JGL is a young dude with plenty of life to live, when suddenly an aching back leads to the discovery of tumor with a highly poly-syllabic name. He then goes through all the normal things a cancer patient goes through, calmly then a bit less calmly, dealing with the support of his neglected and overly-caring mother, his seemingly self-focused best friend, and a girlfriend whose earnestness may be masking her other emotions. It may sound like a dire tale, and it is; cancer is no joke and this movie makes no joke of it. It does, however, serve up plenty of humor along the way. As I said before the film makes great use of Seth Rogen’s talents, but more importantly keeps his annoying laughter to a minimum. Both he and JGL are extremely likable dudes, Anna Kendrick is beautifully awkward and everyone else just fills their roles really well.

It’s an emotional journey without relying too heavily on drama, which is great. I think too often this subject is made unapproachable in its doominess. This is more of a story about a guy who happens to be dying and his realization that people actually love him a lot more than he thought they did.

11 October 2011

Tucker & Dale vs. Evil


Another VOD viewing because good movies don’t get wide enough releases to be convenient. Blah. Not that big of a deal though, it was just seven bucks and HD, so it was a pretty fine viewing experience anyway. Certainly worth the money.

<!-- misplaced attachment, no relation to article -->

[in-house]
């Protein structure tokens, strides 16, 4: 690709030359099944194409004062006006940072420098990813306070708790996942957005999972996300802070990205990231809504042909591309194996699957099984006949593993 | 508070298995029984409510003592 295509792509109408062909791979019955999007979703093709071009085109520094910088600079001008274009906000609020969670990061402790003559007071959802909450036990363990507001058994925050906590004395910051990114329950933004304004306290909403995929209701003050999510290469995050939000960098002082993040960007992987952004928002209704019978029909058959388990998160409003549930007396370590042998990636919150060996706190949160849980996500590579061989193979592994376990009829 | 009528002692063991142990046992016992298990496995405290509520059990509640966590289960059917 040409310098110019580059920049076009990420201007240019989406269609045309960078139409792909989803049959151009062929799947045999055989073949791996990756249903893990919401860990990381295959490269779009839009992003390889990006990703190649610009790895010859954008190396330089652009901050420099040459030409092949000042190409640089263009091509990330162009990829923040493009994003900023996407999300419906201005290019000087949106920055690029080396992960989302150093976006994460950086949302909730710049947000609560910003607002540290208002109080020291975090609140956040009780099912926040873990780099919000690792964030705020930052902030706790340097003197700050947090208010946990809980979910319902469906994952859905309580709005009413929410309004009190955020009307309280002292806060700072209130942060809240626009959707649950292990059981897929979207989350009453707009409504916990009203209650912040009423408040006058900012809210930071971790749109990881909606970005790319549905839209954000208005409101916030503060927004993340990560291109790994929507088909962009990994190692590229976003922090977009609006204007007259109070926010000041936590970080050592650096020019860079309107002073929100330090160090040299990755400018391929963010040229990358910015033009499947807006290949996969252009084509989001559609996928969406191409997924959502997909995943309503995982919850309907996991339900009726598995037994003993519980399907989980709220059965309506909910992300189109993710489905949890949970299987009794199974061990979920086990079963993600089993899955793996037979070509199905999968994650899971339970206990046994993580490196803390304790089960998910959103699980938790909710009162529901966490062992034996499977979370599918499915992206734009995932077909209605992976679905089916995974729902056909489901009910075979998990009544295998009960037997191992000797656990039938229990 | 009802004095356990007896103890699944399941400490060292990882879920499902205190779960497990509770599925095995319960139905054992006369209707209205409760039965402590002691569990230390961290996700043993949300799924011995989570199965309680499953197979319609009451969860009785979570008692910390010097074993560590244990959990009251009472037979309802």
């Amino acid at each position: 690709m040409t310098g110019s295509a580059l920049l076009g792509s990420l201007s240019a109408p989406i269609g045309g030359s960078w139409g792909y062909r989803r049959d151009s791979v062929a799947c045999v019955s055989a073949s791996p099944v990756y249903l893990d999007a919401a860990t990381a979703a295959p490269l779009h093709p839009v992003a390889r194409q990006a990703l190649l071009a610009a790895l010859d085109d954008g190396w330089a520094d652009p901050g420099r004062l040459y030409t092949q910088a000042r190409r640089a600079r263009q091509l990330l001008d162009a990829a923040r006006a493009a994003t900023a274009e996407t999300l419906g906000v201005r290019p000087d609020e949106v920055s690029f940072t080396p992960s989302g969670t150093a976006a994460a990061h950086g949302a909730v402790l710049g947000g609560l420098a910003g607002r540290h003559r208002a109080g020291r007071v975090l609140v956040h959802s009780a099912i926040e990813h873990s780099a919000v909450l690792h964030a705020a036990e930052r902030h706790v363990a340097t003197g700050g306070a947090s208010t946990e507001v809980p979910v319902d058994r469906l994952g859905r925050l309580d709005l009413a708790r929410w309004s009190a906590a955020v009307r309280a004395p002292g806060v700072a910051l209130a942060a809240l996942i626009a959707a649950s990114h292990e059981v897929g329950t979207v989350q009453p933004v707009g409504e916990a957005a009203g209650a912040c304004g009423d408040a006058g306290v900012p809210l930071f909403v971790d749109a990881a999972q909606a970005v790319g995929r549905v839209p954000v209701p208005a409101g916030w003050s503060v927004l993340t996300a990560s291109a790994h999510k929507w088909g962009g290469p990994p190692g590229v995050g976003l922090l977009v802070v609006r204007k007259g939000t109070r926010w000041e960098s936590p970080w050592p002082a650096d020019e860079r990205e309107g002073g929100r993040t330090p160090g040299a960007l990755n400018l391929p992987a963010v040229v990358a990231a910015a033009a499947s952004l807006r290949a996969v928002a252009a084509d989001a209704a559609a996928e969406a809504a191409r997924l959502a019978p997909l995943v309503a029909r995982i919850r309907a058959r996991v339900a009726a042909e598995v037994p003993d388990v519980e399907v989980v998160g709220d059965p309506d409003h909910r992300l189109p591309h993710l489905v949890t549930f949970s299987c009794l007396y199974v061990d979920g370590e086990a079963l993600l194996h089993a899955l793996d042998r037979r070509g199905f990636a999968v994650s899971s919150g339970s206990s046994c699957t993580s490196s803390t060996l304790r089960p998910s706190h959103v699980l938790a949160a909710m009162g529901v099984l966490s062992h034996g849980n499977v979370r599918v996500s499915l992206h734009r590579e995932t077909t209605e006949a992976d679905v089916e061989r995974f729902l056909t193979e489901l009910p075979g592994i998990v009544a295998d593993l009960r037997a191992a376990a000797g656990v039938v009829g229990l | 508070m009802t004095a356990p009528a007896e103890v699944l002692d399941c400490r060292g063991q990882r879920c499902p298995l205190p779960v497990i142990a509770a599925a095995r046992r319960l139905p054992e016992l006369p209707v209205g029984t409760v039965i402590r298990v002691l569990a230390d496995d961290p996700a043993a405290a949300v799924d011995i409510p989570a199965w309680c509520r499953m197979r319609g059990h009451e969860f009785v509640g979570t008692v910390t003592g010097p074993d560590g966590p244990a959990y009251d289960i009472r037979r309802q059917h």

I have to admit the biggest attraction for me to this movie was Alan Tudyk in a lead role. He just doesn’t get enough of those. I’ve also seen the other guy, Tyler Labine, as something of a charming idiot/asshole character named Sock on the deceased show Reaper, which I enjoyed mostly. Up until now I thought the girl was Amber Heard but apparently she’s Katrina Bowden. They look much alike in their blondness.

The actors are far from the only things going for this though. At first glance the film appears to be your average slasher flick with a couple of Deliverance-style hillbillies hacking up a bunch stupid college kids. While the kids are indeed stupid for the most part, it turns out they’re the ones who are inadvertently causing all of the mayhem. Most of them mean well, they’re just incredibly bad at staying alive. Tucker and Dale, a misunderstood pair of kind-hearted West-Virginians who just want to go fishing and learn how to talk to ladies, hopelessly watch as the carnage piles up around them while trying to enjoy their new vacation home in the woods.

It doesn’t work quite as well as I’d hoped; the ways in which some of the kids die just seems a bit far-fetched, and every mishap requires so many things to happen just so in order to actually happen. Sure, they’re all quite funny, but the level of stupid required in these situations is just a bit staggering.

The characters are good though, and Tyler Labine actually comes out at the top (he’s pretty much the main character I guess, so that makes sense.) The gore isn’t too horrible to watch and Katrina Bowden is incredibly gorgeous, so it’s a very entertaining viewing, and I recommend it.